The computed solutions offer a unique opportunity to define the seismic deformation of the volcano during inflation. In particular, by plotting the principal strain axes P(pressure) and T (tension), obtained by focal mechanism solutions, on the 3D velocity model, we can observe that, between a depth of 6 and 15 km, P axes point away from the mainly aseismic HVB, whereas T axes are tangential to the HVB (Fig. 3). The approximately N-S–trending regional compression (20) is not consistent with this seismic deformation pattern. This implies that earthquakes at Mount Etna mainly reflect local stress induced by magma pressure. The displacement vectors (Fig. 3) calculated by Global Positioning System (GPS) measurements for 1993–1997 show a pattern similar to that of the P axes, strengthening a connection with seismic deformation and supporting the idea that intrusive mechanisms mainly occur along the NNW-SSE direction. Conversely, we observe that P axes are NNW-trending below a depth of 15 km, suggesting a closer relation with the regional stress at greater depth (4).

A radial pattern of compression in the uppermost 10 km at Mount St. Helens has been interpreted as an effect of pressurization within a magma chamber, defined by a central aseismic zone (21). The radial compression observed at Mount Etna during the past years of inflation reveals that earthquakes were generated by repressurization of the plumbing system.

The magma would prevalently rise along the western and northwestern border of the HVB, where the two main NNW-SSE and NE-SW tectonic structures intersect (Fig. 1) and structural weaknesses develop between the HVB and surrounding rocks. Therefore, these two fault systems play a key role in magma rise and stationing beneath the volcano. Magma would be injected from the upper mantle into the crust, triggering seismicity due to the effect of magma pressure against the hosting rocks. Although the lateral dimension of the intrusive body is variable in the mid-crust, the similarity of focal solutions would indicate that the seismic response to the magma pressure is quite uniform. We therefore hypothesize that a huge intrusion of magma is mostly confined within the HVB at a depth of 6 to 15 km and that an increase of magma in this zone between 1994 and 2001 caused progressive repressurization of the deep plumbing system. At a shallower depth (0 to 5 km), seismic deformation indicates that P- andT-axis orientations are different when compared to the orientations of P and T axes at a greater depth. Also, the focal solutions mainly show normal faulting at a shallow depth (Fig. 3). This suggests that magma was stored mostly below 3 to 5 km, bending the overburden and generating shallow normal faulting events with vertical P axes. The concentration of stress at the crack tip, during dike intrusion, can also produce shear failure, so that the system operates as a network of magma-filled cracks connected by faults.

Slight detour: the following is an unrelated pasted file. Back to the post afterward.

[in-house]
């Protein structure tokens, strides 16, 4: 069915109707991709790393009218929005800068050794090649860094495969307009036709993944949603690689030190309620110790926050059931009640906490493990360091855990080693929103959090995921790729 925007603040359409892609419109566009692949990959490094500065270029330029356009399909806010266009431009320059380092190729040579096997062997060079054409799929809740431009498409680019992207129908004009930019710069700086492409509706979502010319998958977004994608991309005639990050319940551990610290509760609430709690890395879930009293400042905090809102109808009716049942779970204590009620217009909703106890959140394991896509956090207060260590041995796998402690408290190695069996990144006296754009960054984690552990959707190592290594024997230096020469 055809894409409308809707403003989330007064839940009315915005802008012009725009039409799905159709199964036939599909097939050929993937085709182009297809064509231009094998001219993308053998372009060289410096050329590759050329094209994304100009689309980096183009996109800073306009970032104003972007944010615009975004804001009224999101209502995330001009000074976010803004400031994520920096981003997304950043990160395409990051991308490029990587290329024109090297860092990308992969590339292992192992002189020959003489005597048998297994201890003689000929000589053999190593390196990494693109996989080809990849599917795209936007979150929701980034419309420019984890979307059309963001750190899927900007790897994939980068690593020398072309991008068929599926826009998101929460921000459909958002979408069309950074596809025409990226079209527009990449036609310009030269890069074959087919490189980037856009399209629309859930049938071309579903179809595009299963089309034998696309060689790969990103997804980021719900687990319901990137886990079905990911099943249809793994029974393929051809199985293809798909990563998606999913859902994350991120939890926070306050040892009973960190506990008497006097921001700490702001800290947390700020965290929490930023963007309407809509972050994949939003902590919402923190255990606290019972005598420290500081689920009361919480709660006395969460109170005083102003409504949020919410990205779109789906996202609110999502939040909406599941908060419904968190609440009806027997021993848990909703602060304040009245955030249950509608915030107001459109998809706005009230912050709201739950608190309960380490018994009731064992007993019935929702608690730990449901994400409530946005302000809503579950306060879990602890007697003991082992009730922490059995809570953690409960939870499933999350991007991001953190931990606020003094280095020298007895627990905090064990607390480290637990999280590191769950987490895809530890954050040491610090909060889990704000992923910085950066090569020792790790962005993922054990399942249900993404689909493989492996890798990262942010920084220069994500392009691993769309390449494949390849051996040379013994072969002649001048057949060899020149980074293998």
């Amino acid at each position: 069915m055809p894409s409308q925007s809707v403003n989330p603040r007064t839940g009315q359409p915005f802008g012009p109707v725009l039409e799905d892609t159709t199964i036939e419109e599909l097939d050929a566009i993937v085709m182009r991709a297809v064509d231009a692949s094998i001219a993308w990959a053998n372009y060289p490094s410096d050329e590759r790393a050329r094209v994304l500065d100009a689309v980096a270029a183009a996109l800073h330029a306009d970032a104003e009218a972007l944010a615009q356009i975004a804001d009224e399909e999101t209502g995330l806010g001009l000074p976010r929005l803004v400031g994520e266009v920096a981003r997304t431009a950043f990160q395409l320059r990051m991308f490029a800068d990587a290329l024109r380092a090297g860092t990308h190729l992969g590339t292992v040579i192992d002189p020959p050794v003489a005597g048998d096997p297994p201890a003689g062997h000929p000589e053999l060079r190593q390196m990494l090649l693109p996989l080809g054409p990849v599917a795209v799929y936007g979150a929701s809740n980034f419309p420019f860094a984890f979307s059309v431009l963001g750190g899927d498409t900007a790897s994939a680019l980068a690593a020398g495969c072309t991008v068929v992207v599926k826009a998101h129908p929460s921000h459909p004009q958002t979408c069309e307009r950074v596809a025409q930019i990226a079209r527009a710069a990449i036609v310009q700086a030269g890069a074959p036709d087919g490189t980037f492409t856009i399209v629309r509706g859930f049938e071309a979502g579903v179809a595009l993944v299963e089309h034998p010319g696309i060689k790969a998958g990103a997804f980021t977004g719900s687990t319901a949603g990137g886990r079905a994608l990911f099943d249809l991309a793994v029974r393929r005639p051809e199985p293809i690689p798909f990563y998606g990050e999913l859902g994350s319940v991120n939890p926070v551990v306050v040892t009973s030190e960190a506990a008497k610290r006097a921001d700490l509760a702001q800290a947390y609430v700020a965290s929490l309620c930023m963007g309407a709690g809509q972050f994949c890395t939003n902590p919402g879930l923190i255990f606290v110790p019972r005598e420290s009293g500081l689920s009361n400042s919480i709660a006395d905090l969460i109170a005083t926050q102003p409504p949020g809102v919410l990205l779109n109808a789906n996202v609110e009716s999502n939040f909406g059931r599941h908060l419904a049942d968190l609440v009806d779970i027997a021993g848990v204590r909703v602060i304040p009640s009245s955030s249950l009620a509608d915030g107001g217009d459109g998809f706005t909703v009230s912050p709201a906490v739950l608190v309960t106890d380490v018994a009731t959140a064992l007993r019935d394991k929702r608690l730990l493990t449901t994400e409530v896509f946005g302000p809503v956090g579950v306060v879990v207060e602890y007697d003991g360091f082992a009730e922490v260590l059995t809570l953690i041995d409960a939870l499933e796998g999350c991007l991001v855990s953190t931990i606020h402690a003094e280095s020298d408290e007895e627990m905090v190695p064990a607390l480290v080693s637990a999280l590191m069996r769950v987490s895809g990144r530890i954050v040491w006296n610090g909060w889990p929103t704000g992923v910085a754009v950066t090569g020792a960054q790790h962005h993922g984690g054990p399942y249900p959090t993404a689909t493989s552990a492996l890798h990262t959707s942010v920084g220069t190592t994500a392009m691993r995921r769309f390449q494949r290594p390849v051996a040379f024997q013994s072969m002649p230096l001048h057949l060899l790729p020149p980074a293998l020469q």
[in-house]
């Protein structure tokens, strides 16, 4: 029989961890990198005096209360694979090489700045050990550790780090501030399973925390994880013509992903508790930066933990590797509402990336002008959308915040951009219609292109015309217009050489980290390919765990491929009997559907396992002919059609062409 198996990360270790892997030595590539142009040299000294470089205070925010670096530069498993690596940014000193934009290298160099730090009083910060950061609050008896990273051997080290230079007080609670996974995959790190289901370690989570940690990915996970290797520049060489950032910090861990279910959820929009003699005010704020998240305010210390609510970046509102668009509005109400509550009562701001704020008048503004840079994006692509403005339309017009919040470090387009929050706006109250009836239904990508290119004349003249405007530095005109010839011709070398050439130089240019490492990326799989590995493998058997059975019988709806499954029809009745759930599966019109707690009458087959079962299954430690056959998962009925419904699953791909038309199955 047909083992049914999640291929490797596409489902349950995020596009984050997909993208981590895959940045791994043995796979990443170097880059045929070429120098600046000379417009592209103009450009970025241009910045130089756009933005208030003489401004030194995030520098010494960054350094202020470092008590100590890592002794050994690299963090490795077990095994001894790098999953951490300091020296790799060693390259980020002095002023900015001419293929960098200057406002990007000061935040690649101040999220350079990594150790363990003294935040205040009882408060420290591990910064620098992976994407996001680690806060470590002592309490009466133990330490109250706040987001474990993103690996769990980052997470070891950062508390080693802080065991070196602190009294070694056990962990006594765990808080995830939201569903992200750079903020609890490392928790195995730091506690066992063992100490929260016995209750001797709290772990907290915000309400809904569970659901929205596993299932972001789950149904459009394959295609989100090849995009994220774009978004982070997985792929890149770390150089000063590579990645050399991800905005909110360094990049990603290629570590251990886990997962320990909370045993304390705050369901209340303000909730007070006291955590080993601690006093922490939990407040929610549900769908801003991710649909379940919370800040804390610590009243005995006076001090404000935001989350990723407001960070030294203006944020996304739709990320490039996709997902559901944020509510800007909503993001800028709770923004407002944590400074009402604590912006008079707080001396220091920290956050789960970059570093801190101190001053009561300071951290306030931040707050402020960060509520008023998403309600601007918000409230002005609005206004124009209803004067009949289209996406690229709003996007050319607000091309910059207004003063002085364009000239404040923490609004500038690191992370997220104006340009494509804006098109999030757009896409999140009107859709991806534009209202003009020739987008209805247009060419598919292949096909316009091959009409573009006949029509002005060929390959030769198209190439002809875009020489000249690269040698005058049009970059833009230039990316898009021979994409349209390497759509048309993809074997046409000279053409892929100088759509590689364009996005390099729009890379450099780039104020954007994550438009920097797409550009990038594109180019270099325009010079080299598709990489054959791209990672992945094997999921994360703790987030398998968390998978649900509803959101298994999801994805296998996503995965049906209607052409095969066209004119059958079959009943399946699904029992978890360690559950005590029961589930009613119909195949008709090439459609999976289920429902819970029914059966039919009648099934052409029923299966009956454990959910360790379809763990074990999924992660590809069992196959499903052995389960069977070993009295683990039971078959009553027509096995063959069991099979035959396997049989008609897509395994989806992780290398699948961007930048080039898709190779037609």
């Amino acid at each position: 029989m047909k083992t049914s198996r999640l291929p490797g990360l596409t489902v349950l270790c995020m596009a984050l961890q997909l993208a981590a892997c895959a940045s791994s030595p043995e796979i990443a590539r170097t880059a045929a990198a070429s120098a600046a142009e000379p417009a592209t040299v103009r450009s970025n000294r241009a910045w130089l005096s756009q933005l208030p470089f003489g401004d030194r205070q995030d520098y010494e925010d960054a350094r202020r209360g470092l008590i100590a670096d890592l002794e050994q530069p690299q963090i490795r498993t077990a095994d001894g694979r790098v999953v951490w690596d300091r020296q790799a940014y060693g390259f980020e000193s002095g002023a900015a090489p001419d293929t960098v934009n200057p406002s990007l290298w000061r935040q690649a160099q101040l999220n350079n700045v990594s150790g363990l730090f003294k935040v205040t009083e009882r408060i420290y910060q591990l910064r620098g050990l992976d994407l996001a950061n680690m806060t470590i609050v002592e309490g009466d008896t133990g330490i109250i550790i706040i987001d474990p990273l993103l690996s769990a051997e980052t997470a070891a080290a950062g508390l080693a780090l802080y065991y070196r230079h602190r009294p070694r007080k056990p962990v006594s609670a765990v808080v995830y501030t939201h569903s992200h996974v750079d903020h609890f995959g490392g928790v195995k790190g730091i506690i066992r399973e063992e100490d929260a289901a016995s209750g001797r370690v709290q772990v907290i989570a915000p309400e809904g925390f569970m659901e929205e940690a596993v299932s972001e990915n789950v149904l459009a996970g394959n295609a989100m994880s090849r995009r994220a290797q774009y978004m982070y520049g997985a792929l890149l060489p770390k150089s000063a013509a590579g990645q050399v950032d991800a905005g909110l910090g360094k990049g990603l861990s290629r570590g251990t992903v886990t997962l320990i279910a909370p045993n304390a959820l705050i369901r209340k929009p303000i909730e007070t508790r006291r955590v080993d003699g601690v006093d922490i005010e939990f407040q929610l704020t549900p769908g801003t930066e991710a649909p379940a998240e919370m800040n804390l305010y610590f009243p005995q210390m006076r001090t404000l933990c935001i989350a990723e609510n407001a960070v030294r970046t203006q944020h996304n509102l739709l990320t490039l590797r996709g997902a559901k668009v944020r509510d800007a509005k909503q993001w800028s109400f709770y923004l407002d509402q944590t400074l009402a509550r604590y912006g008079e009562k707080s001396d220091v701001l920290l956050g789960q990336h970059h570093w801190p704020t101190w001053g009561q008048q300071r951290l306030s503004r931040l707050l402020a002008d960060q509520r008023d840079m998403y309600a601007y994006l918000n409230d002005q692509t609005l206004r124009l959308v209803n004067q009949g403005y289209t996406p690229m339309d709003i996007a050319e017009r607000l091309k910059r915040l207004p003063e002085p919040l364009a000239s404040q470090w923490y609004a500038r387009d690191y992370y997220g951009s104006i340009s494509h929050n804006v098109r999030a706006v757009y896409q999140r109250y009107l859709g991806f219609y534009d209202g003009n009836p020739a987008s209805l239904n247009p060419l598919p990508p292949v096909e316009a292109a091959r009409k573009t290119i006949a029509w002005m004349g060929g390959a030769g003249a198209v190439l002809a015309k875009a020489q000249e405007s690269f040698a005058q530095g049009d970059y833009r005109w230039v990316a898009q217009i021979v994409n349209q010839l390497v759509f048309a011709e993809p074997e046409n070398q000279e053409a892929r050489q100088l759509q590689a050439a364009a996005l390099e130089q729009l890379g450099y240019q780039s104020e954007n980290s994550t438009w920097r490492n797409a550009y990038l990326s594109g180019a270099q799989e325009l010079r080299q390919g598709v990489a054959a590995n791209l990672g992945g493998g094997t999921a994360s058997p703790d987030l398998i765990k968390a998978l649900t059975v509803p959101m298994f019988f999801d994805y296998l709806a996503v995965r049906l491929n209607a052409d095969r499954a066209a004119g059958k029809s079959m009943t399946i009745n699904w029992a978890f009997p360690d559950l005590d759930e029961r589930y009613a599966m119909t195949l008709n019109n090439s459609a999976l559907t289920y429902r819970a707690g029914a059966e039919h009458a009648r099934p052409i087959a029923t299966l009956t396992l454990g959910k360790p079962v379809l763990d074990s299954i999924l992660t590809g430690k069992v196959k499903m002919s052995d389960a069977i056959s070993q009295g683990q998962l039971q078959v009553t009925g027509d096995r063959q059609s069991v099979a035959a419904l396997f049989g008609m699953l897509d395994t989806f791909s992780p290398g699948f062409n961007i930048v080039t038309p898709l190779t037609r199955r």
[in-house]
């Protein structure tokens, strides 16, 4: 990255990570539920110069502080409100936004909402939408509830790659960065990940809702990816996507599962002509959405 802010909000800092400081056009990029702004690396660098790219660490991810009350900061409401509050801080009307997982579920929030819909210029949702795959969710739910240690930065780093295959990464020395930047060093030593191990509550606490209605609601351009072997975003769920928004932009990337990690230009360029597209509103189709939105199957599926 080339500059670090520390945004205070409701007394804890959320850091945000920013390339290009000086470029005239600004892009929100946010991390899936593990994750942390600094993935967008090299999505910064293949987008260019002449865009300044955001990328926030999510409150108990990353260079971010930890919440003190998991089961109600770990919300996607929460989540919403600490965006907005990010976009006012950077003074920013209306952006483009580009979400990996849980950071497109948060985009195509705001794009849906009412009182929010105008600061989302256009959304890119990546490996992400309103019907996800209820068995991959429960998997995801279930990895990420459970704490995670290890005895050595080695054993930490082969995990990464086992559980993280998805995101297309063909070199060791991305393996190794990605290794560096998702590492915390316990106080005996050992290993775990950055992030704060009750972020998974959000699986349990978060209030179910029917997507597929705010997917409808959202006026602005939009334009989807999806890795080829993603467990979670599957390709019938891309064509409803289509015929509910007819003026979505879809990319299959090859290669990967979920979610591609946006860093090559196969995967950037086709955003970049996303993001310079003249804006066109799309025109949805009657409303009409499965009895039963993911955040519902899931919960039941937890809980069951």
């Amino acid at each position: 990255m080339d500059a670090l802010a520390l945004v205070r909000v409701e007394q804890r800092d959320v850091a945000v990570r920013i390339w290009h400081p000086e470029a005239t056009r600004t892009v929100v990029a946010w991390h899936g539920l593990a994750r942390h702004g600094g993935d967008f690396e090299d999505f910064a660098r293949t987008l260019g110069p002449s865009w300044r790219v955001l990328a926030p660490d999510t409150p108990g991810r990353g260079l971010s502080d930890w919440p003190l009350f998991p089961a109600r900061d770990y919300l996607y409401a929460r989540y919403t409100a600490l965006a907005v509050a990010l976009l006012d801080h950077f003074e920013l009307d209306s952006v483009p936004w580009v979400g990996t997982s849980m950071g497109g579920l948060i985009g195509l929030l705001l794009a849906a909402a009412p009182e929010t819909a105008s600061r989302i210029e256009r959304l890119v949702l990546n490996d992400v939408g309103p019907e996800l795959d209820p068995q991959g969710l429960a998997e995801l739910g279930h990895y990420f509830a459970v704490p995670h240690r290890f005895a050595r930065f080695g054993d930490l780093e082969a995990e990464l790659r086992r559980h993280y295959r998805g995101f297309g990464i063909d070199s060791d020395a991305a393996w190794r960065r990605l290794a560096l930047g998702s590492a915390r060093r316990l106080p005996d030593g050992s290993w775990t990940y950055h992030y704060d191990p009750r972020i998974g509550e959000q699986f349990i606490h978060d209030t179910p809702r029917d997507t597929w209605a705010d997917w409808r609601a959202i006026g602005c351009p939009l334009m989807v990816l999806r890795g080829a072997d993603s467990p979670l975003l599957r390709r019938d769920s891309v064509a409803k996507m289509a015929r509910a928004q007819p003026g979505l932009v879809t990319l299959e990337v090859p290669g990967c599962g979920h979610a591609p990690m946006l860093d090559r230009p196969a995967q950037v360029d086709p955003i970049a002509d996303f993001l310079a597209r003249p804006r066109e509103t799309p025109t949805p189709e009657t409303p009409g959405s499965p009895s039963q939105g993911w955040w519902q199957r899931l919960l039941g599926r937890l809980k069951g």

This hypothesis implies a continuous injection of magma from a depth of 6 to 15 km into the shallow (depth of 3 to 5 km) magma reservoir during 1994 to 2001, with magma accumulation in the upper part of Mount Etna's plumbing system. We suggest that the 2001 intrusive mechanism is consistent with overpressure of the shallow magma reservoir, which fractures the upper storage boundary, causing an upward intrusion of magma (16, 22). The 18 July to 9 August 2001 flank eruption (Fig. 1, bottom left) was heralded by several days of intense seismicity, ground deformation, and fracturing. Seismicity and ground deformation indicate that dike emplacement occurred in just 6 days before the onset of the eruption.

In the past 30 years, major eruptions at Mount Etna have normally been followed by a period of scarce seismicity that can last from a few months to 1 to 2 years. Conversely, after the end of the 2001 eruption, the seismicity rate remained high, suggesting, together with geodetic data showing a renewal of the areal dilatation, a new magma accumulation at shallow depths (3 to 5 km). This is confirmed by the reactivation of the summit craters from March 2002 onward and by the present flank eruption that began on 27 October 2002 (Fig. 1, bottom left). The onset of the 2002 eruption was abrupt, with only a few hours of premonitory seismicity. Also, this eruption appears to have been triggered by the overpressure in the shallow reservoir, caused by magma accumulation.

Geophysical evidences presented here indicate that a considerable quantity of magma is still accumulated beneath the volcano in the shallow storage zone. Considering that the volcano has been intensely fractured during the past two flank eruptions, Mount Etna's eruptive activity could become more frequent, voluminous, and potentially hazardous in the near future.

  • * To whom correspondence should be addressed. E-mail: patane{at}ct.ingv.it